Umrah is the lesser pilgrimage made by Muslims to Mecca, which may be performed at any time of the year, and isn’t one of the five pillars so you don’t have to do it in your lifetime. In May 2017 football player Paul Pogba went on Umrah to say his thanks for Manchester United’s Europa League win.
Tawaf (Arabic: طواف) is one of the principal actions of the pilgrimage and refers to walking in circles around the Kaaba in an anti-clockwise motion. Seven complete circuits, with each one starting and ending at the Hajar al-Aswad (Black Stone), constitute one Tawaf. It is an act of devotion intended to bring the pilgrim closer to God spiritually. It is the only principal action of Hajj and Umrah which is not associated directly with acts of worship performed by the Prophet Ibrahim.
The Hijab is one type of headscarf which Muslim women might wear to maintain a modest look so that their hair and body is not on show in public. Some people believe that what a woman wears can affect whether she is harassed in public. In Iran where women have to wear the hijab by law, a popular slogan on the walls of public buildings is “Hijab is not a limitation, it is your protection.”
Reports in the NY Times state that in May 2015 research by the New Mexico-based Lovelace Respiratory Research Institute (LRRI), involved locking 10 Java monkeys in small airtight chambers for four hours at a time. The animals were left to watch cartoons as they breathed in diesel fumes from a VW Beetle. The ultimate aim of the tests was to prove that the pollutant load of nitrogen oxide car emissions from diesel motors had measurably decreased, thanks to modern cleaning technology.
Meanwhile in a second round of tests, the animals were forced to breathe in the fumes of a Ford F-250 used for the purposes of comparison, because the car was an older model with apparently less sophisticated filter technology.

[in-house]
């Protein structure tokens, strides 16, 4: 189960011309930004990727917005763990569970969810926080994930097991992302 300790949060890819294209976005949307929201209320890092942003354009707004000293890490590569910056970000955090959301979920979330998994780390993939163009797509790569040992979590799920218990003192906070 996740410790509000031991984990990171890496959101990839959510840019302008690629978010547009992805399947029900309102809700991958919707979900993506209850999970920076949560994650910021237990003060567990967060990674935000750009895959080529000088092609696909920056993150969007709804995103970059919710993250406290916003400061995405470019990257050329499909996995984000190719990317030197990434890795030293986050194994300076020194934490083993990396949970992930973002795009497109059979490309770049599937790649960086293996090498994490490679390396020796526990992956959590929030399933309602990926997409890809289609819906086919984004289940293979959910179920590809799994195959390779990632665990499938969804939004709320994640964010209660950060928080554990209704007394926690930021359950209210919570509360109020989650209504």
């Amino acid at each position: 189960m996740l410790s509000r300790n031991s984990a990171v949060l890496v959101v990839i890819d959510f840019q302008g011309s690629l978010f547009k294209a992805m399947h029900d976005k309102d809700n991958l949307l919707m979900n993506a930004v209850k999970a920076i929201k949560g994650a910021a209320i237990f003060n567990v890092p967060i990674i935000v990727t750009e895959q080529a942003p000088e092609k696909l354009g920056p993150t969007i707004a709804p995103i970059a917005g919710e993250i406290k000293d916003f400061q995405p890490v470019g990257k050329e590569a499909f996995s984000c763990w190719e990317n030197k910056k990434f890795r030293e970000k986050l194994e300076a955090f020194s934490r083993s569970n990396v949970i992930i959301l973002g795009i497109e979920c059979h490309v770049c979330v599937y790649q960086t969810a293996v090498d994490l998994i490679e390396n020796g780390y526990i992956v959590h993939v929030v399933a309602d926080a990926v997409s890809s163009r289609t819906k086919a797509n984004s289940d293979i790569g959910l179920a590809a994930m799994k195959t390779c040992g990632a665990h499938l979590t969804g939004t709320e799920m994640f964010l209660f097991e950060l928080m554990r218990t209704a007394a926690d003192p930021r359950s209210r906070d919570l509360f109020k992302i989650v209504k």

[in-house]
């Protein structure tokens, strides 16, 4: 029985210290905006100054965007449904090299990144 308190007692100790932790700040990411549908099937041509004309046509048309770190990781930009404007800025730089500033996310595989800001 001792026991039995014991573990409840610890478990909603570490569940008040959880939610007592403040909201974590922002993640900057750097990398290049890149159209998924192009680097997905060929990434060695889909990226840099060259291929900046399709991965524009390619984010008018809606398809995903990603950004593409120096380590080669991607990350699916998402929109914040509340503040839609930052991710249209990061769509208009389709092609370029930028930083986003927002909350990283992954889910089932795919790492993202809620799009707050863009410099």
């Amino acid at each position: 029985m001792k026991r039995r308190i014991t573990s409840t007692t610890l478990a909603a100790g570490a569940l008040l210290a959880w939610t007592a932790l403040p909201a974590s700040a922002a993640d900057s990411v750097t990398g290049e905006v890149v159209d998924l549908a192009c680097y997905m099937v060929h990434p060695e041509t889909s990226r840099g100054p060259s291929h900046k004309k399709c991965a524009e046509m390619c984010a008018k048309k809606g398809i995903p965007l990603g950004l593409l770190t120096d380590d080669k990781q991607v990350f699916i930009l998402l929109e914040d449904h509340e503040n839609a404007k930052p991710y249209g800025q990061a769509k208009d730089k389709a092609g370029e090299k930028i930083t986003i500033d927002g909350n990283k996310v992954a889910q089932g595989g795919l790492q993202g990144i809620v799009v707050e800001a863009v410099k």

According to some reports in the Süddeutsche Zeitung and the broadcaster NDR, the monkeys were subsequently anaesthetised and intubated, so their blood could be examined for inflammatory markers. Their lungs were then washed out and their bronchial tubes examined.
The German news media also reported that the experiments were carried out on 25 young and healthy human beings. According to the Stuttgarter Zeitung, the experiments were carried out at an institute of the University Clinic Aachen and involved the group having to breath in varying different concentrations of nitric oxide after which they were physically examined for any side-effects.
It must be quite intimidating being called a murderer and rapist when you are going about your job, learning the skills necessary for your chosen career. Trainee farmer Alison Waugh explains that farmers are feeling all this violent pressure, “Which is quite ironic from people that want peace for animals, but then they tell you, ‘I hope you and your family go die in a hole for what you do.”
This animosity to farmers is a growing trend of vegan activists who are calling farmers who have raised animals for generations murderers for killing animals, or rapists for taking their milk. The National Pig Association claims its members “cannot sleep at night” because Save Movement members have allegedly turned up at farms and slaughterhouses at night.
The Vegan Society describes veganism as “the fastest-growing lifestyle movement,” with demand for vegan and vegetarian food increasing ten-fold last year. Research by Ipsos Mori in 2016 suggested at least 542,000 people – or 1.05% of the 15-and-over population in England, Scotland and Wales – were following a vegan diet. There is also a big rise in teenage vegans.